Comments

  • Nick ShinnNick Shinn Posts: 1,458
    I've always preferred positive type on a white background—the reason being that before you can read a sign you have to locate it, and in a predominantly dark environment (brick and concrete walls, foliage &c.) a white rectangle is more noticeable than a collection of smaller white glyphs.
  • Now if they would only pay you by the sign, James! Like in the olden days with Phototypositor :-)
  • Nick ShinnNick Shinn Posts: 1,458
    Ultimately, neural implants will enable type designers to be micro-paid per glyph viewed. (This idea was prompted by Neal Stephenson’s The Diamond Age.)
  • Mark SimonsonMark Simonson Posts: 1,174
    edited August 2012
    Ted Nelson had pre-web proposal for a similar worldwide network called Xanadu. One of his ideas was that every byte would have a source attribute, so that if you quoted another writer in your work, that writer's id would be embedded, and if you made money from your work, the writer you quoted would get a cut. I can't believe it would ever have worked--too easy to "game"--but it was an interesting idea.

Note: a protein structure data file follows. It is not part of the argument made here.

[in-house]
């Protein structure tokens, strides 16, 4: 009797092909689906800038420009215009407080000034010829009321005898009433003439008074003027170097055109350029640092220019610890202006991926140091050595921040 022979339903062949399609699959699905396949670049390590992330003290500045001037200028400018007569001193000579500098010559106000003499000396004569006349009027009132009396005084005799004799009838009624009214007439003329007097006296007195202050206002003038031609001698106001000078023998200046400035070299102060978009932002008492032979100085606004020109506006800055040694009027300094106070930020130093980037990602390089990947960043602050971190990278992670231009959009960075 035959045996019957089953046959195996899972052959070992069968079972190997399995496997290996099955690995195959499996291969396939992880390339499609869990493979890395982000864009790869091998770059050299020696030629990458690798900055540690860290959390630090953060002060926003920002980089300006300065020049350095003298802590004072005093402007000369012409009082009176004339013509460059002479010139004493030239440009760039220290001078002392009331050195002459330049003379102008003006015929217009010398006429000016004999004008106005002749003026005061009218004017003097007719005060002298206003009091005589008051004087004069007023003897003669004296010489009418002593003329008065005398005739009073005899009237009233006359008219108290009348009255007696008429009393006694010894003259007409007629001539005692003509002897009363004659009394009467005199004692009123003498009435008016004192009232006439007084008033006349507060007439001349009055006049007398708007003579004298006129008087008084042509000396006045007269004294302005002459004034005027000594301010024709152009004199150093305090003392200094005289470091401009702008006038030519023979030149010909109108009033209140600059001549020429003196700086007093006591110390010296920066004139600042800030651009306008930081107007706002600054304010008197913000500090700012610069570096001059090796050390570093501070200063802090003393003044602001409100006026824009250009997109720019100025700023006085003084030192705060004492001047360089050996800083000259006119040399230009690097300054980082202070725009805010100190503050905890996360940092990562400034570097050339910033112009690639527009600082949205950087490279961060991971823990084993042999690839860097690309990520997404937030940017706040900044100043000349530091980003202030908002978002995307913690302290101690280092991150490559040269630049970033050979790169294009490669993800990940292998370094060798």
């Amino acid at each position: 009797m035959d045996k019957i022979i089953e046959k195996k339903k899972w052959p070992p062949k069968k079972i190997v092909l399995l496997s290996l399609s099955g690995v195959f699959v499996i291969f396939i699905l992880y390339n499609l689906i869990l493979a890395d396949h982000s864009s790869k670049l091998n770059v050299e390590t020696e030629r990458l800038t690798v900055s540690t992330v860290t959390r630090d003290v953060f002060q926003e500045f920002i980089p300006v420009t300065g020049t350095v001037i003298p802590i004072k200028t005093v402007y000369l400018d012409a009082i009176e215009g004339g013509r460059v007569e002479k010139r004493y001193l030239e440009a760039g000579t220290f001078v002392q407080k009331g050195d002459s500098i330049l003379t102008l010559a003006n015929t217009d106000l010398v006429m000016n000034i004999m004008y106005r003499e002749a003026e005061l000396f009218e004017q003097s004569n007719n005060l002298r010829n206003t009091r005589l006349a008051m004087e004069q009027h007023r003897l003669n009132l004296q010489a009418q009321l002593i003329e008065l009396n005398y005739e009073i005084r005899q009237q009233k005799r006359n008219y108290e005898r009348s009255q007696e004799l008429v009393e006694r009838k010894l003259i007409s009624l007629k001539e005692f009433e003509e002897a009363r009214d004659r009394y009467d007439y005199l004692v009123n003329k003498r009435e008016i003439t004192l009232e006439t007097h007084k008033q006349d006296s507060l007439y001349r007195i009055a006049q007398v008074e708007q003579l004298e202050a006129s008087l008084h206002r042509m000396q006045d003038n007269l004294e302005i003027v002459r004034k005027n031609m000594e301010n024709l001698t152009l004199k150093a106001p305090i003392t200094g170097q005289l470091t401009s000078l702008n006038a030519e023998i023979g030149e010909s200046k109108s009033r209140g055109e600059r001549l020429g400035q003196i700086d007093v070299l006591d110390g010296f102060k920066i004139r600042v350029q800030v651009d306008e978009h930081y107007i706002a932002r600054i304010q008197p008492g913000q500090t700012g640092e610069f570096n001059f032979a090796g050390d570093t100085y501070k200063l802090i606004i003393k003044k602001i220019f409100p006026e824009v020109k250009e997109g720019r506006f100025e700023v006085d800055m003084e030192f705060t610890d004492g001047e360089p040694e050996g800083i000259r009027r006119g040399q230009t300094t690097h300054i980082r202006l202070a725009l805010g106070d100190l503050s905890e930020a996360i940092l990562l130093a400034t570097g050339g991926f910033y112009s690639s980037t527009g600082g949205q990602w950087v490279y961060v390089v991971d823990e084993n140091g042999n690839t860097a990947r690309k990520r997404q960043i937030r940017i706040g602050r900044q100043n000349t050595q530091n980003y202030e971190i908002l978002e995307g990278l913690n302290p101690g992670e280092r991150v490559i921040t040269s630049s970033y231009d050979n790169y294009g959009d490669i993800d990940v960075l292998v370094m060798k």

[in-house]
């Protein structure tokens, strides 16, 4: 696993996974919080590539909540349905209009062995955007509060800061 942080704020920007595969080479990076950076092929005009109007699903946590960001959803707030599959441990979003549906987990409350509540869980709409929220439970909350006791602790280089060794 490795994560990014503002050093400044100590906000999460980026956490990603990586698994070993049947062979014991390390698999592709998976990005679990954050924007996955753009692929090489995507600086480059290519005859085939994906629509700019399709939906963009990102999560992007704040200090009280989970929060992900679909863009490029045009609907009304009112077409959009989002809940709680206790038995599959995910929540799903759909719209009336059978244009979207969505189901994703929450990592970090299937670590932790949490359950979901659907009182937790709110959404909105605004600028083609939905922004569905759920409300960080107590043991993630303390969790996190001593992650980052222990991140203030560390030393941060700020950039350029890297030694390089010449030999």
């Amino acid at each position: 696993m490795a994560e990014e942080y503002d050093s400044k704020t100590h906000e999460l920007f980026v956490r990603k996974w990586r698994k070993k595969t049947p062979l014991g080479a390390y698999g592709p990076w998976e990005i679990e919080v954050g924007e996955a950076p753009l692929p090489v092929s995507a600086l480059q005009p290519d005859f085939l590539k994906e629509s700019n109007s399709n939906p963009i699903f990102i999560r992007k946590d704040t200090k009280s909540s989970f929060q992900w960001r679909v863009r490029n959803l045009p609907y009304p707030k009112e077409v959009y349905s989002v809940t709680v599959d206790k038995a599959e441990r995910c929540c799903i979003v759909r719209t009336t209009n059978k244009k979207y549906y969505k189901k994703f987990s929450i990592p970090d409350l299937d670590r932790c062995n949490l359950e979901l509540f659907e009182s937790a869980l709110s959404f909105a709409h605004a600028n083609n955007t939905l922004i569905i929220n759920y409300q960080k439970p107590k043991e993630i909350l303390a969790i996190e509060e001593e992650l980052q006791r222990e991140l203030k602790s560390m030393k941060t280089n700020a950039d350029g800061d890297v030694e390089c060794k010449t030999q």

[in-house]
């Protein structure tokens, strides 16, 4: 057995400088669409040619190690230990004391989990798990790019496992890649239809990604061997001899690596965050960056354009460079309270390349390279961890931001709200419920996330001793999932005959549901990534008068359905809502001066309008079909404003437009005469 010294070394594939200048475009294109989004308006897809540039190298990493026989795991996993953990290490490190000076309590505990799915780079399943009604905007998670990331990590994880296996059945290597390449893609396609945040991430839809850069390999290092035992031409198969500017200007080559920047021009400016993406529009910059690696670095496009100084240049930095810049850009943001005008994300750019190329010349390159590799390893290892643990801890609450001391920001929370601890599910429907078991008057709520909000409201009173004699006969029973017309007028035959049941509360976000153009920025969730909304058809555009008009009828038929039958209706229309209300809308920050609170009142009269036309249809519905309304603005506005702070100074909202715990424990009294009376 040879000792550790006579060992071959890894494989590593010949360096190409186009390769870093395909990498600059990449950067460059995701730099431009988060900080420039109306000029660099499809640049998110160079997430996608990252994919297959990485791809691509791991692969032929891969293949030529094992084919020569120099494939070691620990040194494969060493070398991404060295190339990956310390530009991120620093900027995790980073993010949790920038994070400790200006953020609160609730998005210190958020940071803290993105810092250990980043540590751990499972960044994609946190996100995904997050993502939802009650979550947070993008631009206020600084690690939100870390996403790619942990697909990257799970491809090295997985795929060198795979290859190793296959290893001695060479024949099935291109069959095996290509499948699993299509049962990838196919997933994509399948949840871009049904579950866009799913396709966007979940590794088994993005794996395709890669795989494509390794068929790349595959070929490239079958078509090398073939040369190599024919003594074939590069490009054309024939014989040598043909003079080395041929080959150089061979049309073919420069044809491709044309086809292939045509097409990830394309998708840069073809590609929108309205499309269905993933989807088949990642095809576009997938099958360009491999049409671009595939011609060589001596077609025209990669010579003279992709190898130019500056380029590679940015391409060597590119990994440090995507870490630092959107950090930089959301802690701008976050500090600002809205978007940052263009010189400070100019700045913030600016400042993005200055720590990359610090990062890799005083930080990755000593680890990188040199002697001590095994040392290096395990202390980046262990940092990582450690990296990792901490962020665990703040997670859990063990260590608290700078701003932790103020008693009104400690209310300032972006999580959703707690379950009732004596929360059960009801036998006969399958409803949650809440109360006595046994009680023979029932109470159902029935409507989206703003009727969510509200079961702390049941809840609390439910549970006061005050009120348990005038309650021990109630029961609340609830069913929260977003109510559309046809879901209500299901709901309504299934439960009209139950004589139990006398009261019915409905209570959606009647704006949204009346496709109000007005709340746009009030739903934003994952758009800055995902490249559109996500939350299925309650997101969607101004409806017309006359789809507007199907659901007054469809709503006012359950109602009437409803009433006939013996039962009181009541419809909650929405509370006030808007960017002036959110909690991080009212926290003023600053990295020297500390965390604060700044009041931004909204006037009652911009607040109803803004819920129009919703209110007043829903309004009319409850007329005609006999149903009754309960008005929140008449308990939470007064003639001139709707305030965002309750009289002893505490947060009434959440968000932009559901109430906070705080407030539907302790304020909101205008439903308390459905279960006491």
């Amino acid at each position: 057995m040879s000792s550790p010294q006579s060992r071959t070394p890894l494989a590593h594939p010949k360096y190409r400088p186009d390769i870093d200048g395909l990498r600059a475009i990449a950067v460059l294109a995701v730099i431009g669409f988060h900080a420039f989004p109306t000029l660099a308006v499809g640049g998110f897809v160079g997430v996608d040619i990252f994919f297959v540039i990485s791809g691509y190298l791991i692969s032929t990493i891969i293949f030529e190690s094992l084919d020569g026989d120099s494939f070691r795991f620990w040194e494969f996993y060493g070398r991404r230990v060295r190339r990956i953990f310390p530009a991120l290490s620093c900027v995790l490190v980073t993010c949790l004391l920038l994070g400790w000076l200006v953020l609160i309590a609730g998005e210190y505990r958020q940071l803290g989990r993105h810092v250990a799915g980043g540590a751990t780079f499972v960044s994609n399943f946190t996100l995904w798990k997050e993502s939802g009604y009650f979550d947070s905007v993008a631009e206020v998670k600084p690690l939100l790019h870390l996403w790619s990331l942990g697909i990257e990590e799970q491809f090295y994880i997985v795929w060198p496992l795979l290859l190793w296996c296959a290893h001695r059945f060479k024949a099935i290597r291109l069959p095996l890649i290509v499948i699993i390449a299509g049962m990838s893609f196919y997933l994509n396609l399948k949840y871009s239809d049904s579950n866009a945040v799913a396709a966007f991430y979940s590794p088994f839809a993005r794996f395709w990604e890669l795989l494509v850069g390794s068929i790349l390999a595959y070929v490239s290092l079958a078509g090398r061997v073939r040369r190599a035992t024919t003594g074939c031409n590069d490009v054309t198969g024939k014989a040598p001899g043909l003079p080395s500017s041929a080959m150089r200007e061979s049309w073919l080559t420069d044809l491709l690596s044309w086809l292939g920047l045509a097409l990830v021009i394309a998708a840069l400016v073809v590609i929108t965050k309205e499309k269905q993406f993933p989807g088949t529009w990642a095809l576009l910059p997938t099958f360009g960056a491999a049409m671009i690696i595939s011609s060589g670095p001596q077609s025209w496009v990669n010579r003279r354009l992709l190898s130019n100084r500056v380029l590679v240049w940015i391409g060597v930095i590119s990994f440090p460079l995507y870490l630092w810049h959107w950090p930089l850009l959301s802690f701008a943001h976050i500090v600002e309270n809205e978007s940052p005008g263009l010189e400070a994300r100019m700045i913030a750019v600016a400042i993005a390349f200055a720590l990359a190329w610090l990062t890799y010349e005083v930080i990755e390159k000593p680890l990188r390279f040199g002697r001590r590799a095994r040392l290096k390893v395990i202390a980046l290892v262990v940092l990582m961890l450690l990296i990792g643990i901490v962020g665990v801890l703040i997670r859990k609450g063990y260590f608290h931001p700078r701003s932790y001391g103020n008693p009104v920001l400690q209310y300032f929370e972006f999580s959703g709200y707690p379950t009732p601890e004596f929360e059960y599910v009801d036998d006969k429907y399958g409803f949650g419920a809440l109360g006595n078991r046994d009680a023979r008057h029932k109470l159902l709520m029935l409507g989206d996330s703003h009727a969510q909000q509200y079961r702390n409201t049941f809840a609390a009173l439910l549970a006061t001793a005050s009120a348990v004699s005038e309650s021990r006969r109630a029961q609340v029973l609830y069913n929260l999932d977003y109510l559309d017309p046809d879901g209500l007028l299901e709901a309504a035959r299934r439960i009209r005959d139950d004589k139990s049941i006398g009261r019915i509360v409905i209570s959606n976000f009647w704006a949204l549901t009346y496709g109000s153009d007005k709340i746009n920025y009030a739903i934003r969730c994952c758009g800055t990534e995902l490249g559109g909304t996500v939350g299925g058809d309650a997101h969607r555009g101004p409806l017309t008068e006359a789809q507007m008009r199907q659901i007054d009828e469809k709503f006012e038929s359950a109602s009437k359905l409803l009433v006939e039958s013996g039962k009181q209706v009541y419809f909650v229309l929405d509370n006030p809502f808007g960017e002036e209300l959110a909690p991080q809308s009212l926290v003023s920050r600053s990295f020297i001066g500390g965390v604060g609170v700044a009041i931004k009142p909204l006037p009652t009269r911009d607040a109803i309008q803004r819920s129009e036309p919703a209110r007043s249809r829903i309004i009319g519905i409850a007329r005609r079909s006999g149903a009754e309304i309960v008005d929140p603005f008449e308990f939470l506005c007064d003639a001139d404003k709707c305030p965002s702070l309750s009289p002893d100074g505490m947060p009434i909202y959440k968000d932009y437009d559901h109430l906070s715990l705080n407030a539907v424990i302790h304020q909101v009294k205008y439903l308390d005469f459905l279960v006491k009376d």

(Nelson was the guy who came up with the concept of hypertext back in the sixties.)
  • Congratulations, James. It's been a long and winding, um, road.
  • Mark SimonsonMark Simonson Posts: 1,174
    Oh, yeah, that, too. (Sorry for veering off the road. The signs here are in Helvetica.)
  • I've always preferred positive type on a white background—
    Nick, what you describe is referred to as Negative Contrast by traffic engineers. Their terminology drove me crazy for years.
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